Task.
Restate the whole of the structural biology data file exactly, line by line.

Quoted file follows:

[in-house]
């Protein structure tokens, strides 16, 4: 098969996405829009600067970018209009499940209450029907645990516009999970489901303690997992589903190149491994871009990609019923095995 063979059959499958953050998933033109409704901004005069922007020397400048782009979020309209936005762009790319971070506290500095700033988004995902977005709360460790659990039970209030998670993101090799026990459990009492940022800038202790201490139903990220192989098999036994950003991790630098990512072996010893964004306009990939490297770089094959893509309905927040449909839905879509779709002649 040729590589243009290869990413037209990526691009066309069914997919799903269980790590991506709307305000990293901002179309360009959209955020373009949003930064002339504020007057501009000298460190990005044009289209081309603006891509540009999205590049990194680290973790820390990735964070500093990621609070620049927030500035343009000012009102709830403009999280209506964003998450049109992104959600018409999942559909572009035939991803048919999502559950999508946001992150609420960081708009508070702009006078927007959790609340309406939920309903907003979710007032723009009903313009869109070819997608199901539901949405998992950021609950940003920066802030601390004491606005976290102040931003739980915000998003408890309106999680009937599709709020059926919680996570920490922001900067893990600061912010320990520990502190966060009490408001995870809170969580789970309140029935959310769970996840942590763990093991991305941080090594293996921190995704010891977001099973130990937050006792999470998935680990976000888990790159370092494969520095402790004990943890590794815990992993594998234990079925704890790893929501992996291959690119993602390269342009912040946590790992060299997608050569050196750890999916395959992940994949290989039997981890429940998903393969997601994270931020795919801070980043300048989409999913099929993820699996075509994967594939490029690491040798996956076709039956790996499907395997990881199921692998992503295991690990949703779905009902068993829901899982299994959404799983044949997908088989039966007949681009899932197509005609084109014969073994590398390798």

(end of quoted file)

[in-house]
């Protein structure tokens, strides 16, 4: 098969996405829009600067970018209009499940209450029907645990516009999970489901303690997992589903190149491994871009990609019923095995 063979059959499958953050998933033109409704901004005069922007020397400048782009979020309209936005762009790319971070506290500095700033988004995902977005709360460790659990039970209030998670993101090799026990459990009492940022800038202790201490139903990220192989098999036994950003991790630098990512072996010893964004306009990939490297770089094959893509309905927040449909839905879509779709002649 040729590589243009290869990413037209990526691009066309069914997919799903269980790590991506709307305000990293901002179309360009959209955020373009949003930064002339504020007057501009000298460190990005044009289209081309603006891509540009999205590049990194680290973790820390990735964070500093990621609070620049927030500035343009000012009102709830403009999280209506964003998450049109992104959600018409999942559909572009035939991803048919999502559950999508946001992150609420960081708009508070702009006078927007959790609340309406939920309903907003979710007032723009009903313009869109070819997608199901539901949405998992950021609950940003920066802030601390004491606005976290102040931003739980915000998003408890309106999680009937599709709020059926919680996570920490922001900067893990600061912010320990520990502190966060009490408001995870809170969580789970309140029935959310769970996840942590763990093991991305941080090594293996921190995704010891977001099973130990937050006792999470998935680990976000888990790159370092494969520095402790004990943890590794815990992993594998234990079925704890790893929501992996291959690119993602390269342009912040946590790992060299997608050569050196750890999916395959992940994949290989039997981890429940998903393969997601994270931020795919801070980043300048989409999913099929993820699996075509994967594939490029690491040798996956076709039956790996499907395997990881199921692998992503295991690990949703779905009902068993829901899982299994959404799983044949997908088989039966007949681009899932197509005609084109014969073994590398390798």